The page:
The discovery of a skeleton called "Lucy" in 1974 sent waves through the scientific community, as she essentially represented a "missing link" between our ape ancestors and modern-day humans. Lucy hails from the species Australopithecus afarensis, natives of Eastern Africa around 3 million years ago.
Lucy walked upright, possessed a face resembling a cross between modern humans and apes, and, like many Australopithecus, displayed other traits familiar to us. Lucy the Hominid told a story through her bones, but she did much more than that. For many people, Lucy started the debate about what it means to be human.
Lucy only stood around 3.5 feet tall and weighed between 60-65 pounds. Although some scientists believe her small size shouldn't lead to assumptions about her gender, others think it points towards her being female. The species Australopithecus afarensis is sexually dimorphic, meaning the males differed in size and appearance from the females.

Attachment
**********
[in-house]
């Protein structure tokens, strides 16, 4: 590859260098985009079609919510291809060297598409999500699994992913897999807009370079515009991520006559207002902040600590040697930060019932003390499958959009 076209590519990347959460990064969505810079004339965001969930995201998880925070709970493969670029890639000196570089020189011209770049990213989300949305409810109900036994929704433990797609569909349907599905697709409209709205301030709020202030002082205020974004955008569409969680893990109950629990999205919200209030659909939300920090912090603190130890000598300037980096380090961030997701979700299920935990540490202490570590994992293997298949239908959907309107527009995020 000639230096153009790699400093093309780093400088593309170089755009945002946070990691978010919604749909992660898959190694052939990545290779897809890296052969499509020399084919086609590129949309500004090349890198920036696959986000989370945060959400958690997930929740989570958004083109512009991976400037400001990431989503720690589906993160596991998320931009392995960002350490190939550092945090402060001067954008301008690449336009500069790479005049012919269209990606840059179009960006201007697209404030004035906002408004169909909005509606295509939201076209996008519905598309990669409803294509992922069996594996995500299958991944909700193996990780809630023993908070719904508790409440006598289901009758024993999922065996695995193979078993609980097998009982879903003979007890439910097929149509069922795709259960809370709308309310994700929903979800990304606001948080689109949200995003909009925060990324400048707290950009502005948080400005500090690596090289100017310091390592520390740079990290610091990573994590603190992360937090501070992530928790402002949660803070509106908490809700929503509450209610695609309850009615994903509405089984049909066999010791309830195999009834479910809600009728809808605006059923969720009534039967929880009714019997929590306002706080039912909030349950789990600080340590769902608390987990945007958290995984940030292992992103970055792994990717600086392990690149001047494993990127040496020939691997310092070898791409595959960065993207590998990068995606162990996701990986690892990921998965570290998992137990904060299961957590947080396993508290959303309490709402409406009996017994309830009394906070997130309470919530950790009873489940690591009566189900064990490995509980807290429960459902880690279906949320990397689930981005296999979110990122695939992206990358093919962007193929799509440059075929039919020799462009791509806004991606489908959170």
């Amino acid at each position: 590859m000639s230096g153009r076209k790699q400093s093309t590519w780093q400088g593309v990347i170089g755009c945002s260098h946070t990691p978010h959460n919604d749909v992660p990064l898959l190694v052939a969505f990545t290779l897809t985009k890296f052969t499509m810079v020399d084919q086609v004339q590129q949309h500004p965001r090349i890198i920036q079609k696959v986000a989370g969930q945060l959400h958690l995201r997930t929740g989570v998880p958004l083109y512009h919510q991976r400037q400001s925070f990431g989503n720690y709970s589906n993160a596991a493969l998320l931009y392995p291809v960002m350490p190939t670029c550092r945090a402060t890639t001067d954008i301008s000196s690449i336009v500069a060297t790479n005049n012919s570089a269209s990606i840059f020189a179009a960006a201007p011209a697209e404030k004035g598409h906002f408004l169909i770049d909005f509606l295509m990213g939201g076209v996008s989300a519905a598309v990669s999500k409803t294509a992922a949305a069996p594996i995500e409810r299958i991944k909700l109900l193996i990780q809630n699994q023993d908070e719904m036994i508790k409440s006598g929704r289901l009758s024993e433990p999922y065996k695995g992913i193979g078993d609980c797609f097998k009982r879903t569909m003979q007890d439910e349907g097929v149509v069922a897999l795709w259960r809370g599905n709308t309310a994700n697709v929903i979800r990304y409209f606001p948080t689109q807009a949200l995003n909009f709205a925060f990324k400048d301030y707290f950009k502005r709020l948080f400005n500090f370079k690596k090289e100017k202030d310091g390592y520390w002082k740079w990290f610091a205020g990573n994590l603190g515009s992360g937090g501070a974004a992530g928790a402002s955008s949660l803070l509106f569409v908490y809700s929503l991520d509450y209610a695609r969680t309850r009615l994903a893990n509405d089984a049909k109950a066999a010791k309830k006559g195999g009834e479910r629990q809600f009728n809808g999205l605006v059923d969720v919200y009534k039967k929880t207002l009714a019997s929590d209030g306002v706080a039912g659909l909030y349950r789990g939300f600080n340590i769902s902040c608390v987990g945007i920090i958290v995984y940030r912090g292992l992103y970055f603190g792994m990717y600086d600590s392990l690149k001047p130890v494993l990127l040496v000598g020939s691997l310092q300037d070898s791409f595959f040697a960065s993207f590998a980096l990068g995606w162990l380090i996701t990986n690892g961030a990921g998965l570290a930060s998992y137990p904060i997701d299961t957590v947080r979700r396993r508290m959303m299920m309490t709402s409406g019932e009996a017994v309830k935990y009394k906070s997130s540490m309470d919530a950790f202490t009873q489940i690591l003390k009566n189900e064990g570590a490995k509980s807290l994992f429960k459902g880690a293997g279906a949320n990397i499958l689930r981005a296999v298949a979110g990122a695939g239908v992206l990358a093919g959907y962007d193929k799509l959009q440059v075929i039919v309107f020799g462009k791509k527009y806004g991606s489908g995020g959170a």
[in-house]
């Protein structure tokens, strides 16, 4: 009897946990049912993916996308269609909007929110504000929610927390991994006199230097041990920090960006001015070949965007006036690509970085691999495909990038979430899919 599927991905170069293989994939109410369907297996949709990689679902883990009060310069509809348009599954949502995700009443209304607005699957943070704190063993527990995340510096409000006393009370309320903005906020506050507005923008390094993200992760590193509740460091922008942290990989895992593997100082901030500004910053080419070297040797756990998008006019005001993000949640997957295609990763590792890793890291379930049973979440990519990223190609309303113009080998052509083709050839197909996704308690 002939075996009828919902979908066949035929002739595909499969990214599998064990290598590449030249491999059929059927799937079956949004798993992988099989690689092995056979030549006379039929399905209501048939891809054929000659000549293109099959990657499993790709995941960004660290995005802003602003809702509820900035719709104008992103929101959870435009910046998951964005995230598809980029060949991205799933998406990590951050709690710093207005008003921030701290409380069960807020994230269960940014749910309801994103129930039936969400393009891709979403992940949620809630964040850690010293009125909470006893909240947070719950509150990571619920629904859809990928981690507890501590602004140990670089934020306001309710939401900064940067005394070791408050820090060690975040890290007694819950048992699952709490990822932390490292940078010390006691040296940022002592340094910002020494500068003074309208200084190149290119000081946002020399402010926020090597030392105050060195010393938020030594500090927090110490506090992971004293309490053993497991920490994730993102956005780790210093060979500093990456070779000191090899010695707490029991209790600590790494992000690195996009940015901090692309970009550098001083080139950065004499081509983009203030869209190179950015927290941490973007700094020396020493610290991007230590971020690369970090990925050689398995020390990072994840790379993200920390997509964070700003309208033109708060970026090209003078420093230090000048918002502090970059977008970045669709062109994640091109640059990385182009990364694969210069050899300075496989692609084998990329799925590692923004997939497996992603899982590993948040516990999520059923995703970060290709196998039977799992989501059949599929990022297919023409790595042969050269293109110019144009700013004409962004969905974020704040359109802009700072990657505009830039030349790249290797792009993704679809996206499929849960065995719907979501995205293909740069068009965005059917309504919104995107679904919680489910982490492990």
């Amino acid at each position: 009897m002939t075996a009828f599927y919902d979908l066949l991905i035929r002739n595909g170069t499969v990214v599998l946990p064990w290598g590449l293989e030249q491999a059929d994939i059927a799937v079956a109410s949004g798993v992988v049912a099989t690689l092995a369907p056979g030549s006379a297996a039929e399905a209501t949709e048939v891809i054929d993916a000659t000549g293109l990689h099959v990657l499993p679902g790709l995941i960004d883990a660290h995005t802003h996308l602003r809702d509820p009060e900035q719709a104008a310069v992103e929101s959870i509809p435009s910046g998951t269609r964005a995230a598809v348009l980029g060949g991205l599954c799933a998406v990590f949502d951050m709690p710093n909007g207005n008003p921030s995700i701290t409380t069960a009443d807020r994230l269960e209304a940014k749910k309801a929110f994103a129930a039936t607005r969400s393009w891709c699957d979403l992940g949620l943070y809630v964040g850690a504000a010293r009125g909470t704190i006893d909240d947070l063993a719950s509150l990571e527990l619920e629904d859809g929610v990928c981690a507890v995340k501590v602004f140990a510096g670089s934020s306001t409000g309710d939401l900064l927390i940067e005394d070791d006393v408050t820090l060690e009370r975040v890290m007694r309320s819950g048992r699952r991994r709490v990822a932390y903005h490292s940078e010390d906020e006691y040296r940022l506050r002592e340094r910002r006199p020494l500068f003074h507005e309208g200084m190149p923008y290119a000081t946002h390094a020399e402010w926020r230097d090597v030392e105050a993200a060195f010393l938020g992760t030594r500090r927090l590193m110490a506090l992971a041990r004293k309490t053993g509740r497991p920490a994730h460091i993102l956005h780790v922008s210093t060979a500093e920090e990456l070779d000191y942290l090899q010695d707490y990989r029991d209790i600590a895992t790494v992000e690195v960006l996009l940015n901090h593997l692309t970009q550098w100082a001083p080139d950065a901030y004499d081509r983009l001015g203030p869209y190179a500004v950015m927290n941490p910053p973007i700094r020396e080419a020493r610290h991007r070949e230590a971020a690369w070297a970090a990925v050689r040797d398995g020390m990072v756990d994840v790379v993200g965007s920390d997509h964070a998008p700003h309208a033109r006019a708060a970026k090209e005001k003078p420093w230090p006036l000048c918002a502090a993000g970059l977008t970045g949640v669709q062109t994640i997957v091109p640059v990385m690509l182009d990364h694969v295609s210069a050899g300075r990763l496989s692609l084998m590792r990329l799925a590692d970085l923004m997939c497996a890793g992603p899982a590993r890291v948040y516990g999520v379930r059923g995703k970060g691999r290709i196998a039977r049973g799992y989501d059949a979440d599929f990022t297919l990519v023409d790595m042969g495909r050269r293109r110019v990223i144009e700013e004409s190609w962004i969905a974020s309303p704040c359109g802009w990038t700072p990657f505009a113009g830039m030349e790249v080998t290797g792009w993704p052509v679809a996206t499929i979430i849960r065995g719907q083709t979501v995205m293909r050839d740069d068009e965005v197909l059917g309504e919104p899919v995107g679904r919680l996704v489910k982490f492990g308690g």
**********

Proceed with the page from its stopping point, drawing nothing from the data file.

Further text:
In most sexually dimorphic ape species, the males possessed larger teeth - but with Australopithecus afarensis, teeth size in both men and women remained the same. Scientists posit the theory that this species didn't require large teeth for displays of male dominance.
To date, only one plausible theory exists for Lucy's death: a considerable amount of circumstantial evidence points to a fall from a great height. Lucy suffered compressive fractures to many areas of her body, and some experts believe she died from these injuries. Australopithecus afarensis transitioned from living in trees to walking upright on the ground, so a fall from a high tree makes sense.
With no evidence of carnivores feeding on her body, a predator likely didn't attack or kill Lucy. Scientists, however, may never determine her cause of death with any certainty.
According to researchers, Lucy's skeleton bears "evidence clearly pointing to bipedality." Her legs hold a few clues, as the knee joints and kneecaps show signs of biped motion. Her pelvis also indicates adaptations for standing upright rather than living on all fours.
Also, her toes look closer to human toes than those of an ape (big toe forward instead of to the side), and her spinal vertebrae possess the curvature needed for standing up straight.